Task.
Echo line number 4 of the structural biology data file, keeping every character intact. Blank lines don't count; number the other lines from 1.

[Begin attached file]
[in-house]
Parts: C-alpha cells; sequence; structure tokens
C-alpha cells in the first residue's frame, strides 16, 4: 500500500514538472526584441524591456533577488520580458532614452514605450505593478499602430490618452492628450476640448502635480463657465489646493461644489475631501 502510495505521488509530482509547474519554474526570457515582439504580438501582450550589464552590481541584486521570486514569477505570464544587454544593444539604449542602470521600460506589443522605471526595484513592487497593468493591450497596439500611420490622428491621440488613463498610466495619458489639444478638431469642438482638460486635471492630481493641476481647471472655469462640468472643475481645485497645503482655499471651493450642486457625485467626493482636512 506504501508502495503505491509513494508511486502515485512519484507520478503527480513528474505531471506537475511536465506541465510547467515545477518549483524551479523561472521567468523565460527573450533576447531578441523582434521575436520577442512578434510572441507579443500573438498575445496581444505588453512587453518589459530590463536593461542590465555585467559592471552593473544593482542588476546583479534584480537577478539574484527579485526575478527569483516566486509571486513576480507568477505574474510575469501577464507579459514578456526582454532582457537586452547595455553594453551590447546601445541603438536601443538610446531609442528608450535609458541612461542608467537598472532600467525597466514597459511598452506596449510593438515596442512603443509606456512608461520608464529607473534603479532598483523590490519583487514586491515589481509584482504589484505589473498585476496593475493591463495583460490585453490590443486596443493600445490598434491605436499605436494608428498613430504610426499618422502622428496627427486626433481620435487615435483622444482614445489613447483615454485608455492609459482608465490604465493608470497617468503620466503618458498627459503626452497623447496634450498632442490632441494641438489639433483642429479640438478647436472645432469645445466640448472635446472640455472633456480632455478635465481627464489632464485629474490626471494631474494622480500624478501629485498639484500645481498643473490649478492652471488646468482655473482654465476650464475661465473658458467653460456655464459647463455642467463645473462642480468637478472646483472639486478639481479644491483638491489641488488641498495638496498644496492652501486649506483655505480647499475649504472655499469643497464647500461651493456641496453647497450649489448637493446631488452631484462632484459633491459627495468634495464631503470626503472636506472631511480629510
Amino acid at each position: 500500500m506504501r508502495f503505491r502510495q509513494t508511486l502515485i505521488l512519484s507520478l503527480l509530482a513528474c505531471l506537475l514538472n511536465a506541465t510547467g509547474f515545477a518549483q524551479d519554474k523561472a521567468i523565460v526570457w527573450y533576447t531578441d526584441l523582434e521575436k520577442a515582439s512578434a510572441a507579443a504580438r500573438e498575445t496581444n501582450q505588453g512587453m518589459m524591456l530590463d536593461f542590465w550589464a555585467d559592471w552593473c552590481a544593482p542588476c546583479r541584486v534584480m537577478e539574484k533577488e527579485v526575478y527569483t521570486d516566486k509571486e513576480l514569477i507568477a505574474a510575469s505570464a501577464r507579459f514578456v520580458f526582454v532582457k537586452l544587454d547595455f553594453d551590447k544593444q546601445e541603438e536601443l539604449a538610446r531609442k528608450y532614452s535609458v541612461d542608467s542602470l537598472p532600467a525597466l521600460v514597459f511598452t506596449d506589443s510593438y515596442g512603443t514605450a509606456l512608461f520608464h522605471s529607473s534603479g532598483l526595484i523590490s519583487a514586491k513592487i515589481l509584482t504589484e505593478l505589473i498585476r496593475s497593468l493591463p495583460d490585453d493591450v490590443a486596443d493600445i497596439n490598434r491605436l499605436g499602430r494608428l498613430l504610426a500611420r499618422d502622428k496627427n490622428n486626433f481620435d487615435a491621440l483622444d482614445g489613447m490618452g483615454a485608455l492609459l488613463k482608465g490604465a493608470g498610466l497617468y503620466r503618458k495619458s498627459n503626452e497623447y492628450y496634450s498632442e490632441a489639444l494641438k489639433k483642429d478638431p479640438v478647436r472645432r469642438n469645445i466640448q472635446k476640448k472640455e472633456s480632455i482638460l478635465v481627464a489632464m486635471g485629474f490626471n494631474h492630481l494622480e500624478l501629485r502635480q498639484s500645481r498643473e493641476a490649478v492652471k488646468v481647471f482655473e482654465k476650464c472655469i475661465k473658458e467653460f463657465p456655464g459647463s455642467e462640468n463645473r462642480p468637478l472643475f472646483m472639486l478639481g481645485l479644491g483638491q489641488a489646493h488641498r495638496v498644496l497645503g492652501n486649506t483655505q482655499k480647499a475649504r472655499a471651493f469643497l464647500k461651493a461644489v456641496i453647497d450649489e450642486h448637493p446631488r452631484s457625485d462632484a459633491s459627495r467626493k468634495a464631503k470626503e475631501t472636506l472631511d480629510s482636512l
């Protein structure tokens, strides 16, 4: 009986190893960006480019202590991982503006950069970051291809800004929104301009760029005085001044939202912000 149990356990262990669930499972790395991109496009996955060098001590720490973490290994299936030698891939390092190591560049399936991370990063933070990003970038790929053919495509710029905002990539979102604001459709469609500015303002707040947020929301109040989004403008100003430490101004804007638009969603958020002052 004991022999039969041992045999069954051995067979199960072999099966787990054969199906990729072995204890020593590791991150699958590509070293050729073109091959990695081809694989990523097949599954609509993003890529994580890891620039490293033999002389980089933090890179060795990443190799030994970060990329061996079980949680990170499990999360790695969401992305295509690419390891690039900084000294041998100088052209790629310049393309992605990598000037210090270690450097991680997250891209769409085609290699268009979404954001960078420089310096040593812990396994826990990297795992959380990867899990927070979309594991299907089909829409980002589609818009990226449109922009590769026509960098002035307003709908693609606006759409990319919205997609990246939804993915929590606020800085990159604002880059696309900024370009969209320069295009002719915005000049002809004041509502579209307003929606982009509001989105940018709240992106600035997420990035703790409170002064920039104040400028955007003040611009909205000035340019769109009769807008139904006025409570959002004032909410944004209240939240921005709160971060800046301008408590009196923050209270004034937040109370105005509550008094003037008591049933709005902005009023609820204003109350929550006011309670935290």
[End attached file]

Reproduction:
Amino acid at each position: 500500500m506504501r508502495f503505491r502510495q509513494t508511486l502515485i505521488l512519484s507520478l503527480l509530482a513528474c505531471l506537475l514538472n511536465a506541465t510547467g509547474f515545477a518549483q524551479d519554474k523561472a521567468i523565460v526570457w527573450y533576447t531578441d526584441l523582434e521575436k520577442a515582439s512578434a510572441a507579443a504580438r500573438e498575445t496581444n501582450q505588453g512587453m518589459m524591456l530590463d536593461f542590465w550589464a555585467d559592471w552593473c552590481a544593482p542588476c546583479r541584486v534584480m537577478e539574484k533577488e527579485v526575478y527569483t521570486d516566486k509571486e513576480l514569477i507568477a505574474a510575469s505570464a501577464r507579459f514578456v520580458f526582454v532582457k537586452l544587454d547595455f553594453d551590447k544593444q546601445e541603438e536601443l539604449a538610446r531609442k528608450y532614452s535609458v541612461d542608467s542602470l537598472p532600467a525597466l521600460v514597459f511598452t506596449d506589443s510593438y515596442g512603443t514605450a509606456l512608461f520608464h522605471s529607473s534603479g532598483l526595484i523590490s519583487a514586491k513592487i515589481l509584482t504589484e505593478l505589473i498585476r496593475s497593468l493591463p495583460d490585453d493591450v490590443a486596443d493600445i497596439n490598434r491605436l499605436g499602430r494608428l498613430l504610426a500611420r499618422d502622428k496627427n490622428n486626433f481620435d487615435a491621440l483622444d482614445g489613447m490618452g483615454a485608455l492609459l488613463k482608465g490604465a493608470g498610466l497617468y503620466r503618458k495619458s498627459n503626452e497623447y492628450y496634450s498632442e490632441a489639444l494641438k489639433k483642429d478638431p479640438v478647436r472645432r469642438n469645445i466640448q472635446k476640448k472640455e472633456s480632455i482638460l478635465v481627464a489632464m486635471g485629474f490626471n494631474h492630481l494622480e500624478l501629485r502635480q498639484s500645481r498643473e493641476a490649478v492652471k488646468v481647471f482655473e482654465k476650464c472655469i475661465k473658458e467653460f463657465p456655464g459647463s455642467e462640468n463645473r462642480p468637478l472643475f472646483m472639486l478639481g481645485l479644491g483638491q489641488a489646493h488641498r495638496v498644496l497645503g492652501n486649506t483655505q482655499k480647499a475649504r472655499a471651493f469643497l464647500k461651493a461644489v456641496i453647497d450649489e450642486h448637493p446631488r452631484s457625485d462632484a459633491s459627495r467626493k468634495a464631503k470626503e475631501t472636506l472631511d480629510s482636512l